- The yield curve steepened on Friday, after flattening the previous session, with the spread between two-year and 10-year notes widening to 71 basis points.
- "What we have seen the last few days is some of the exuberance coming off the vaccine," said Zachary Griffiths, macro strategist at Wells Fargo.
NEW YORK: US Treasury yields were mixed on Friday in a choppy session, after trading lower for most of the week, as investors consolidated positions ahead of the weekend and remained cautious overall given the surge in coronavirus cases.
The yield curve steepened on Friday, after flattening the previous session, with the spread between two-year and 10-year notes widening to 71 basis points.
Total COVID-19 cases across the United States hit an all-time daily high for a third straight day on Thursday, reaching at least 160,000, and crossing the 100,000 mark for a ninth consecutive day, Reuters data showed. Total US coronavirus cases hit 10.58 million, with the death toll rising to 242,979.
COVID concerns have kept a lid on rates despite positive vaccine news from Pfizer.
"What we have seen the last few days is some of the exuberance coming off the vaccine," said Zachary Griffiths, macro strategist at Wells Fargo.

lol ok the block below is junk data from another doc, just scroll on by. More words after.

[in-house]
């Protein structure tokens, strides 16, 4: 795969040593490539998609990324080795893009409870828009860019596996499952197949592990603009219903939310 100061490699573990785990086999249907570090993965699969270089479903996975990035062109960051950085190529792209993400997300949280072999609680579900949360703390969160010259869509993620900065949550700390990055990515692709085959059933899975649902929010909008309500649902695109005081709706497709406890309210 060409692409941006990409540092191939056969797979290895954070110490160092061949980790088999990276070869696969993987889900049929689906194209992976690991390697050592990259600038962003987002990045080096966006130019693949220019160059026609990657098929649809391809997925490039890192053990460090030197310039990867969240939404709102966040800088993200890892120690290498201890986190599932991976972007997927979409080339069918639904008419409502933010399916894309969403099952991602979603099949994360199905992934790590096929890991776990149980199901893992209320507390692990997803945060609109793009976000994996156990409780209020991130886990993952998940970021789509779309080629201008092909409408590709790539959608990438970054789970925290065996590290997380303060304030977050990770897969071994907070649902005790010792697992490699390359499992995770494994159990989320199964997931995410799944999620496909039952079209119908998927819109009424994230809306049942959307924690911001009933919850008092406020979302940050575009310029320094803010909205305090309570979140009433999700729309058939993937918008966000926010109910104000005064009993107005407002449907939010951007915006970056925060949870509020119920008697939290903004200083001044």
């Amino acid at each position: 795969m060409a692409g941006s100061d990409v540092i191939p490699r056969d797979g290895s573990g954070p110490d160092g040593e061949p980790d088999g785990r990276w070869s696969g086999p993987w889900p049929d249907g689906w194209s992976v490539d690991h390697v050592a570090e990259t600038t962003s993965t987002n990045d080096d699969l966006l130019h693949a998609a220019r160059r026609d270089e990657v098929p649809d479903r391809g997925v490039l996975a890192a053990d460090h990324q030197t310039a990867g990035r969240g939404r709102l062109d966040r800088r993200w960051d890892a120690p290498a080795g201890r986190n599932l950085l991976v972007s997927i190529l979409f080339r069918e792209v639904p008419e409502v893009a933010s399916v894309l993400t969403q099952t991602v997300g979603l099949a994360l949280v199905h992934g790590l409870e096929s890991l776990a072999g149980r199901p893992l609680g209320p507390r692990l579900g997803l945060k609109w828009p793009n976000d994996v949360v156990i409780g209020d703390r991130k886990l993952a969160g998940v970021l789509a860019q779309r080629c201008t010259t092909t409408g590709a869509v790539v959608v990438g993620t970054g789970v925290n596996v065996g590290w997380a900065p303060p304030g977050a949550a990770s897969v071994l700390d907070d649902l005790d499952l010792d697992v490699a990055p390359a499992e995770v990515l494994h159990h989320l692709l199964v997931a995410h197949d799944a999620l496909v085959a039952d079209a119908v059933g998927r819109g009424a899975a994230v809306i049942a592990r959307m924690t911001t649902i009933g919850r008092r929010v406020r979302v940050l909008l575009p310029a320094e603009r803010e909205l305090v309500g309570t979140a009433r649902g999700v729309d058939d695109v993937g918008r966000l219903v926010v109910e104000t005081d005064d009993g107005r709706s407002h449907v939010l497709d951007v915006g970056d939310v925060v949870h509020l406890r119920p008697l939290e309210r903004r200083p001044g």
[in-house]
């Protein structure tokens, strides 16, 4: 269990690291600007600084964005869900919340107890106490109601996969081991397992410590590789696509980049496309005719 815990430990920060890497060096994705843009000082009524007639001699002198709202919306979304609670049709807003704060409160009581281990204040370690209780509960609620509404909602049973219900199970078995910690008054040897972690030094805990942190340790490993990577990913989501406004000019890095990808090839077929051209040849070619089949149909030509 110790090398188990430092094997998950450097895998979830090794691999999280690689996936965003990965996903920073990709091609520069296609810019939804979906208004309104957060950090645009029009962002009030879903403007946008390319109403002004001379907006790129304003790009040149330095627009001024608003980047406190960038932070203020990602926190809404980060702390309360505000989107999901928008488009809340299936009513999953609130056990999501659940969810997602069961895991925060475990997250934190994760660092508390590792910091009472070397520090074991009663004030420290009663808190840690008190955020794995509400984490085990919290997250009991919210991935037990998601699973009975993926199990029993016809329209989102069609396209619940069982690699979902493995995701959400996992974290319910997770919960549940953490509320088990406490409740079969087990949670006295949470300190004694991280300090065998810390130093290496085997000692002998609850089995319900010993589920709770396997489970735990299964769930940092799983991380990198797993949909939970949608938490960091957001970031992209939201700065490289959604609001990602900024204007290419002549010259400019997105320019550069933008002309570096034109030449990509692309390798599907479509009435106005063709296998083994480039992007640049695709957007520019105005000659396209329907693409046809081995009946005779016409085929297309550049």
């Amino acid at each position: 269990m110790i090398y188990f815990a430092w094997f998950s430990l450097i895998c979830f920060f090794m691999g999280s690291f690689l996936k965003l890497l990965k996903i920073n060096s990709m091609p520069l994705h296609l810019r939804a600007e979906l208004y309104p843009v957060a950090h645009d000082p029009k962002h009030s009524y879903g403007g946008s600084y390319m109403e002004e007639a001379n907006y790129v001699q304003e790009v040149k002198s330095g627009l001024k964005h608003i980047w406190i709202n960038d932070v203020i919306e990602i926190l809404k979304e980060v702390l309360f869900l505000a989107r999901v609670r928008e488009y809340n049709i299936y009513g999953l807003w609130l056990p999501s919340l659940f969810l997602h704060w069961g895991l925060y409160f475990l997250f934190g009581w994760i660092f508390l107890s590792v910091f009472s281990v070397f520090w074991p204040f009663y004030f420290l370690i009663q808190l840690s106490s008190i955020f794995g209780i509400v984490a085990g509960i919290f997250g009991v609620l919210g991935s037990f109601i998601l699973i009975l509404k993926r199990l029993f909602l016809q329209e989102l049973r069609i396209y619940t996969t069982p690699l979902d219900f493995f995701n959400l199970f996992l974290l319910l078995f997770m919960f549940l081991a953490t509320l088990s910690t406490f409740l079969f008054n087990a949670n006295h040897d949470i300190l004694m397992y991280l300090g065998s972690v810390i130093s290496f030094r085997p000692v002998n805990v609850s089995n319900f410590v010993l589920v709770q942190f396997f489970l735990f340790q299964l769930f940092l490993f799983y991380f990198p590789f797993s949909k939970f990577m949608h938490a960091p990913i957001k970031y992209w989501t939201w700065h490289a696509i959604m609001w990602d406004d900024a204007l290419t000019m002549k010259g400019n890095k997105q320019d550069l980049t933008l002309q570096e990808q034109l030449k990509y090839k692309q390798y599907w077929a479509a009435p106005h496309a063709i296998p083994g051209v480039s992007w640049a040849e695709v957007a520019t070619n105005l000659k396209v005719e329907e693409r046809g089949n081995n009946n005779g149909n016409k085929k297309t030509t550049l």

"As far as yields are concerned, the risk going forward is still to the upside as markets become comfortable with developments over the next week or two. We see a short-term range of 85 basis points to 1% on the 10-year over the next two months," he added.
In mid-morning trading, US benchmark 10-year yields were up at 0.891%, from 0.886% late on Thursday.
Yields started to rise as US stocks traded higher on Friday.
US 30-year yields slipped to 1.644% from Thursday's 1.652%.
On the front end of the curve, US two-year yields were slightly down at 0.175% from 0.177% on Thursday.
"Lockdowns are now more possible than they were last week because hospitalizations are increasing at a rate of 2,000 per day. That exceeded people's expectations," said Jim Vogel, senior rates strategist, at FHN Financial in Memphis.
Friday's data showing slightly better than expected producer prices had little impact on the Treasury debt market.
US producer prices increased a bit more than expected in October to 0.3%, but were unlikely to translate into higher inflation given considerable slack in the labor market and the resurgence in coronavirus cases.